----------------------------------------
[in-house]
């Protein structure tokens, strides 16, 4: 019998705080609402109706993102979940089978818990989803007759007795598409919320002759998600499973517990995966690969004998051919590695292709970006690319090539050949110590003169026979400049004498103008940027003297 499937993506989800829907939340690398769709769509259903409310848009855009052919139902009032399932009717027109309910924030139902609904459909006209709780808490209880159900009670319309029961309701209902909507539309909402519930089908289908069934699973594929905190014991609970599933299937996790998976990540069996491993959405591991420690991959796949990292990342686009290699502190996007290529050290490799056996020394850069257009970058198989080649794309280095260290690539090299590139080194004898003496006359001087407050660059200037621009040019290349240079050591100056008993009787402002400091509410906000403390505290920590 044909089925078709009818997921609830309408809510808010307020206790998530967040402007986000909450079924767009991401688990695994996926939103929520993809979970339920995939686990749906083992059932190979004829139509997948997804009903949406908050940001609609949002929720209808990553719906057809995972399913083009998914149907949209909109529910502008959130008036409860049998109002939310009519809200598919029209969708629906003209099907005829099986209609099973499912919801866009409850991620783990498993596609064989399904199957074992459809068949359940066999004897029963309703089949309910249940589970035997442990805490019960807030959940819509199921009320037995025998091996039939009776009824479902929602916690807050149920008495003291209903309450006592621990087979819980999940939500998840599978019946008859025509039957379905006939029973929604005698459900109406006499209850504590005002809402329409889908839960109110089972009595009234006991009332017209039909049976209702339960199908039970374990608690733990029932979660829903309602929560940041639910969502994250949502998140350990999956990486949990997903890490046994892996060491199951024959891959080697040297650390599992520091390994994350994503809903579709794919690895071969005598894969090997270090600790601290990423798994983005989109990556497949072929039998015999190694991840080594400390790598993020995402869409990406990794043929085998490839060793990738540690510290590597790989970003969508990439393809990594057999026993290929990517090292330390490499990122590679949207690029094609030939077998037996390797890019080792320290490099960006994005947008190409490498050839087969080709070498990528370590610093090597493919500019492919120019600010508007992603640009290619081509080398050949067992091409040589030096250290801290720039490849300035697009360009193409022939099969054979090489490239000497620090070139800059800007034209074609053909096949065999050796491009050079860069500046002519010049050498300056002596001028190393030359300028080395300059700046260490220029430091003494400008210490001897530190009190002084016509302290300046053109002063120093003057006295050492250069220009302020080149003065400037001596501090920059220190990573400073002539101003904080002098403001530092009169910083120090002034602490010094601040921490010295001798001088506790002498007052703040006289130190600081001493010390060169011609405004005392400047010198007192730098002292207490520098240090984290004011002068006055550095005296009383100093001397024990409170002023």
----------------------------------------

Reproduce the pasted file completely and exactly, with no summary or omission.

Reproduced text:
[in-house]
């Protein structure tokens, strides 16, 4: 019998705080609402109706993102979940089978818990989803007759007795598409919320002759998600499973517990995966690969004998051919590695292709970006690319090539050949110590003169026979400049004498103008940027003297 499937993506989800829907939340690398769709769509259903409310848009855009052919139902009032399932009717027109309910924030139902609904459909006209709780808490209880159900009670319309029961309701209902909507539309909402519930089908289908069934699973594929905190014991609970599933299937996790998976990540069996491993959405591991420690991959796949990292990342686009290699502190996007290529050290490799056996020394850069257009970058198989080649794309280095260290690539090299590139080194004898003496006359001087407050660059200037621009040019290349240079050591100056008993009787402002400091509410906000403390505290920590 044909089925078709009818997921609830309408809510808010307020206790998530967040402007986000909450079924767009991401688990695994996926939103929520993809979970339920995939686990749906083992059932190979004829139509997948997804009903949406908050940001609609949002929720209808990553719906057809995972399913083009998914149907949209909109529910502008959130008036409860049998109002939310009519809200598919029209969708629906003209099907005829099986209609099973499912919801866009409850991620783990498993596609064989399904199957074992459809068949359940066999004897029963309703089949309910249940589970035997442990805490019960807030959940819509199921009320037995025998091996039939009776009824479902929602916690807050149920008495003291209903309450006592621990087979819980999940939500998840599978019946008859025509039957379905006939029973929604005698459900109406006499209850504590005002809402329409889908839960109110089972009595009234006991009332017209039909049976209702339960199908039970374990608690733990029932979660829903309602929560940041639910969502994250949502998140350990999956990486949990997903890490046994892996060491199951024959891959080697040297650390599992520091390994994350994503809903579709794919690895071969005598894969090997270090600790601290990423798994983005989109990556497949072929039998015999190694991840080594400390790598993020995402869409990406990794043929085998490839060793990738540690510290590597790989970003969508990439393809990594057999026993290929990517090292330390490499990122590679949207690029094609030939077998037996390797890019080792320290490099960006994005947008190409490498050839087969080709070498990528370590610093090597493919500019492919120019600010508007992603640009290619081509080398050949067992091409040589030096250290801290720039490849300035697009360009193409022939099969054979090489490239000497620090070139800059800007034209074609053909096949065999050796491009050079860069500046002519010049050498300056002596001028190393030359300028080395300059700046260490220029430091003494400008210490001897530190009190002084016509302290300046053109002063120093003057006295050492250069220009302020080149003065400037001596501090920059220190990573400073002539101003904080002098403001530092009169910083120090002034602490010094601040921490010295001798001088506790002498007052703040006289130190600081001493010390060169011609405004005392400047010198007192730098002292207490520098240090984290004011002068006055550095005296009383100093001397024990409170002023």